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Looking Beyond the Mark

The idea is floated by some people that many apostates "fell" because they were ultra-orthodox, and that they were "looking beyond the mark", or that they were seeking things beyond what is needful.  There are scriptures that seem to back up this idea.  There is the Old Testament injunction against "steadying the ark", in which story a non-Levite stopped the ark of the covenant from crashing to the ground, but was struck dead because he didn't have the priesthood which was required to touch the ark.  Another Old Testament story that reinforces the idea of not looking beyond the mark is the story of the brazen serpent.  The children of Israel were suffering from poisonous snakes, and if afflicted, only had to look upon the brass serpent that Moses lifted up and they would be cured.  Because of the simpleness of the way, many Israelites refused, and as a result, they died.

(A digression, but why does the church seem to look to the Old Testament for so many justifications?  I thought Jesus fulfilled the Law, and did away with such practices.)

The straightforward answer to this question was answered in a recent comment here by Abner Doon, addressing a different subject, when he said,

"If you're going claim that prophets guide your organization, and claim that salvation depends on obedience to said prophets, don't be surprised when members take you seriously... "

If an organization like the church has such absolute claims of authority and demands for obedience, there is no defense that someone can be "too orthodox" in their beliefs or adherence to the rules.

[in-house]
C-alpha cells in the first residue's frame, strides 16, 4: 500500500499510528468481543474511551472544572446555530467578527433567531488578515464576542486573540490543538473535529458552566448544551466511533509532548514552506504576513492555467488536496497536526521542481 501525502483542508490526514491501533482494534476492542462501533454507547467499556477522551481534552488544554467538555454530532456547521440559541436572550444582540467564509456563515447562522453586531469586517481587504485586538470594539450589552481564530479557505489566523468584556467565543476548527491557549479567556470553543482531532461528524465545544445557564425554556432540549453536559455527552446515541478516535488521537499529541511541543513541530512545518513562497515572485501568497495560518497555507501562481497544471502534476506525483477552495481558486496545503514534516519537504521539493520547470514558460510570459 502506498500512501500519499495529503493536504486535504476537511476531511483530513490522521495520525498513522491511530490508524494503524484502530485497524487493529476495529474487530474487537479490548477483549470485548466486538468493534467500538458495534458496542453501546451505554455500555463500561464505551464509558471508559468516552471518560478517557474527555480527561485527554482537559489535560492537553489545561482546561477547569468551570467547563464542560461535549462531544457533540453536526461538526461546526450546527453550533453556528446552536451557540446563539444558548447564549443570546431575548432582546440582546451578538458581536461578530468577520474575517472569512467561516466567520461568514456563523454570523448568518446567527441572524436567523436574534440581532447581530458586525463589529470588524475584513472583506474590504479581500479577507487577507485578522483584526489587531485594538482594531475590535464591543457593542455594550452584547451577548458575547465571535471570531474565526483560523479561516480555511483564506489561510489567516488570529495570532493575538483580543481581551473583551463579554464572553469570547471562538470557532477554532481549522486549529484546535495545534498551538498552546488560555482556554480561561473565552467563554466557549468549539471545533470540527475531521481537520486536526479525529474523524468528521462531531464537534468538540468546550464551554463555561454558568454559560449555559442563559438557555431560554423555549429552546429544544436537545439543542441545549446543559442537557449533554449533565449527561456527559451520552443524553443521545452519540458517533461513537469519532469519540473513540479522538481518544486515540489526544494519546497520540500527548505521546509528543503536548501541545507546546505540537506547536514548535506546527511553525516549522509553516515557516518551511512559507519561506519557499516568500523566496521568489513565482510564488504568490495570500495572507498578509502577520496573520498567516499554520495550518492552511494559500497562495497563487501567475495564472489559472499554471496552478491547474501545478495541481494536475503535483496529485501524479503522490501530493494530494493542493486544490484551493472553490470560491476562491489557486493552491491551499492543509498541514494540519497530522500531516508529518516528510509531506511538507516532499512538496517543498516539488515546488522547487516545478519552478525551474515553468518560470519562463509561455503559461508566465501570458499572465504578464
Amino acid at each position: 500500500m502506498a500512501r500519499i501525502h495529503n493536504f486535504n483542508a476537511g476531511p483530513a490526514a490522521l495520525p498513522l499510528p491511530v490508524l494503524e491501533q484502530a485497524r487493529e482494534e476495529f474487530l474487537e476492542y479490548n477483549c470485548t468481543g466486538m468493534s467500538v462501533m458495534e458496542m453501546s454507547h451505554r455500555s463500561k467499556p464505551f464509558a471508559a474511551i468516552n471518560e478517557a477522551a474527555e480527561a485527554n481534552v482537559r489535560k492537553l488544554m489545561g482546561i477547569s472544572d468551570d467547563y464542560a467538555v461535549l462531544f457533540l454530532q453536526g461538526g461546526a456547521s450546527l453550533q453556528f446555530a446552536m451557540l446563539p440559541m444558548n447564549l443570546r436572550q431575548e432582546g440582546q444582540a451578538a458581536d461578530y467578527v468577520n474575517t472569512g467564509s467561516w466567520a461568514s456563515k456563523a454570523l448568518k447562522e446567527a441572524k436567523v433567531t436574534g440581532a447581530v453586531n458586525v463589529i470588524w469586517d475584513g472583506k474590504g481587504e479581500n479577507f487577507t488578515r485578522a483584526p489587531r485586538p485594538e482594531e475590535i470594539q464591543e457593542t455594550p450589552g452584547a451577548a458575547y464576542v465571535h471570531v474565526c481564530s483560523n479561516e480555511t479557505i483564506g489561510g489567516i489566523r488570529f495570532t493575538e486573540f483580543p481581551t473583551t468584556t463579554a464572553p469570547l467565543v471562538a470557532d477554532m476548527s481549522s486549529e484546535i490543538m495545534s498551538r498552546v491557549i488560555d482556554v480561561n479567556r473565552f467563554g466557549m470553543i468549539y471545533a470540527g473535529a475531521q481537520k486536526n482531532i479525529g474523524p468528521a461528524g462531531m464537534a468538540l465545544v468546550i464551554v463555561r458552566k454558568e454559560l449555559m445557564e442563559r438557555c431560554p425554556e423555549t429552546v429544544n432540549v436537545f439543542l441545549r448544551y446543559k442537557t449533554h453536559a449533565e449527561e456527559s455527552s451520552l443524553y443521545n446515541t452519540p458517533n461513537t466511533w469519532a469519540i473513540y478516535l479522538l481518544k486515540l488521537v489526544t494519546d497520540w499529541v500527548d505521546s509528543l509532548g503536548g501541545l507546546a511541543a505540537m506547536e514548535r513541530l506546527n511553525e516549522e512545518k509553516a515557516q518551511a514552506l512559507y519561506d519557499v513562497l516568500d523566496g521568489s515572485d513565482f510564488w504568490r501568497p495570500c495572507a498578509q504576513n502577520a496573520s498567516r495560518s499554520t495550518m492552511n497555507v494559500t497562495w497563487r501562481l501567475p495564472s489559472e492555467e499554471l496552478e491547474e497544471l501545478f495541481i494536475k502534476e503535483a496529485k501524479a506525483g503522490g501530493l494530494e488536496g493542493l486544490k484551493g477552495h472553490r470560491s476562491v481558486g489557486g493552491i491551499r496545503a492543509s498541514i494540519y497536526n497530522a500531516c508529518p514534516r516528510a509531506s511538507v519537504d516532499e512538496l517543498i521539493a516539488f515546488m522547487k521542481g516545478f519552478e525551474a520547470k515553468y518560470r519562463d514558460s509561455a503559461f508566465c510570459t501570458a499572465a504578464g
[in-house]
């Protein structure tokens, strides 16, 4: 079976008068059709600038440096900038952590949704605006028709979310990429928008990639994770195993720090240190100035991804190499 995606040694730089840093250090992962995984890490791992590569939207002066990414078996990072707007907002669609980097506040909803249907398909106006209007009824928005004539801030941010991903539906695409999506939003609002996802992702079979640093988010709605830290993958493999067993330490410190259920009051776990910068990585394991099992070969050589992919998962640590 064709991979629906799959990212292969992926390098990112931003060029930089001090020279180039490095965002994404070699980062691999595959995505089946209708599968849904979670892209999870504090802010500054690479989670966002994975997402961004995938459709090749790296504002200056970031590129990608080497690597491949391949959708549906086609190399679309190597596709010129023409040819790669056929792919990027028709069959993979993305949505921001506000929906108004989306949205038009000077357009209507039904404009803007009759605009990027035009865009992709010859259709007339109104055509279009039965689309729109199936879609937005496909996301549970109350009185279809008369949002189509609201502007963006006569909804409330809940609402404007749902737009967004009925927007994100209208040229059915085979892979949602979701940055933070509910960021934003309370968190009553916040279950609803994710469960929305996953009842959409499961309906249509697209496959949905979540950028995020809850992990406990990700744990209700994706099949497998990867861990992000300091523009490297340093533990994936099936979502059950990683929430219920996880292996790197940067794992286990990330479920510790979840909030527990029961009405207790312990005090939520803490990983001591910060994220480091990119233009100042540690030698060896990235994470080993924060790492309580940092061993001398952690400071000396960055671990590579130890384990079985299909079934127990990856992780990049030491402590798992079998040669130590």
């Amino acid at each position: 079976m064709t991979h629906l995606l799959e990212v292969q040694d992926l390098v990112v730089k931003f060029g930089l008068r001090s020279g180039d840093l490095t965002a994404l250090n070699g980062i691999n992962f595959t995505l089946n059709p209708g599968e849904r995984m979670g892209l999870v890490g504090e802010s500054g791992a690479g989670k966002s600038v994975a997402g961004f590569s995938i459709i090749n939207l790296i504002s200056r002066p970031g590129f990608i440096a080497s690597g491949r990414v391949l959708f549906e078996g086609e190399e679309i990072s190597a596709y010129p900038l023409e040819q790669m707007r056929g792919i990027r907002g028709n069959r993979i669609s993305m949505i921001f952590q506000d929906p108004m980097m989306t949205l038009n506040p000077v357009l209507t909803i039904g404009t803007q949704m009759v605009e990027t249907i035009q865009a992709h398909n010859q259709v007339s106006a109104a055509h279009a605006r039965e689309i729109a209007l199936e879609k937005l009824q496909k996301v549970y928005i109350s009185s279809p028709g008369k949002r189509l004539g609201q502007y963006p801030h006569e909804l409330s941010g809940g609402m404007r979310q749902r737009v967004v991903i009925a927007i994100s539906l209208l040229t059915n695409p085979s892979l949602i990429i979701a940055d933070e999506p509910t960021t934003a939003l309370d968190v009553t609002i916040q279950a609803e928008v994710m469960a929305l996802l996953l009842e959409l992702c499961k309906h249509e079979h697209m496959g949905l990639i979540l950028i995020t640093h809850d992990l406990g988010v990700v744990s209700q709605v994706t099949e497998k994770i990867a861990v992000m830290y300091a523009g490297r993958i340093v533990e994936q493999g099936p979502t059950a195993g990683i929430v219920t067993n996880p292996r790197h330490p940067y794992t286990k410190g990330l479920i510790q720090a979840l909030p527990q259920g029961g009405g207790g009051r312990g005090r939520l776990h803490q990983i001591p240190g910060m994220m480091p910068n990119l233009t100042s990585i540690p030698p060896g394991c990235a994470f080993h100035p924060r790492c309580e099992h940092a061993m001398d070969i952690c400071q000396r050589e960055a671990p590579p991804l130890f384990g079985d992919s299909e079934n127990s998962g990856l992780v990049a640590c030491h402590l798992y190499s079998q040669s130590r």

Of course, This argument assumes that everyone who loses belief started out as an ultra-orthodox, iron-rod believer.  I think that it is a false assumption.  In my relatively small and unscientific sample of acquaintances and friends, there is no single overriding attribute or strictness of belief or practice among apostates.

I do know some apostates who were ultra-orthodox believing members. I also know many so-called "Liahona" mormons who became full-fledged apostates.  There are jack-mormons who live heathen lifestyles who now no longer believe.  There is an entire spectrum of belief and practice of those who finally come to the conclusion that the church is not for them, for whatever reason. In short, I think that the demographic of apostate mormons is orthogonal to orthodoxy in belief or practice.

I think the warning not to "look beyond the mark" is no more than a scriptural paraphrase of "Pay no attention to that man behind the curtain!" that the Great and Powerful Oz once commanded of Dorothy.  I think it has just as much authority behind it as well.

Comments

Matt Elggren

I totally agree with you on this, Domokun.

And after reading your summary of how OT TBMs get treated for being overly orthodox, I come to the following conclusions:

1. Either god has changed his approach, or no saint in recent memory has crossed the line, or the OT is totally false on the subject.

2. It seems much safer to err on the side of lacking zeal than on the side of being overly-zealous.

3. Based on item 2, I think straying as far from zeal as possible is what's best for one's health...as you can never be certain where the border between "good" and "ark-steadier" lies.

Abner Doon

It is true that some Mormons (though as you point out, not all) leave the church due to the disillusionment (brought on by a "ultra-orthodox" LDS upbringing colliding with the reality of the dubious nature of the church and its history) but isn't that entirely predictable? How were they supposed to disregard innumerable statements that the prophet speaks with God, we should follow the prophet at all times, disobey at your peril, do whatever your leaders tell you, never turn down a calling, a living prophet trumps a dead one, etc.? That was the essence of Mormonism for many of us, and it's all we ever knew. Why should we have believed liberal Mormons from Sunstone or elsewhere--whom we had long been taught to consider "ark-steadiers" or even apostates--who said the church was actually just a human institution? That's a different paradigm entirely, and has little or nothing to do with the teachings of the church. Isn't it ironic that the liberal members the church so readily writes off as fence-sitters are the ones who might have prevented other disillusioned members from jumping ship?

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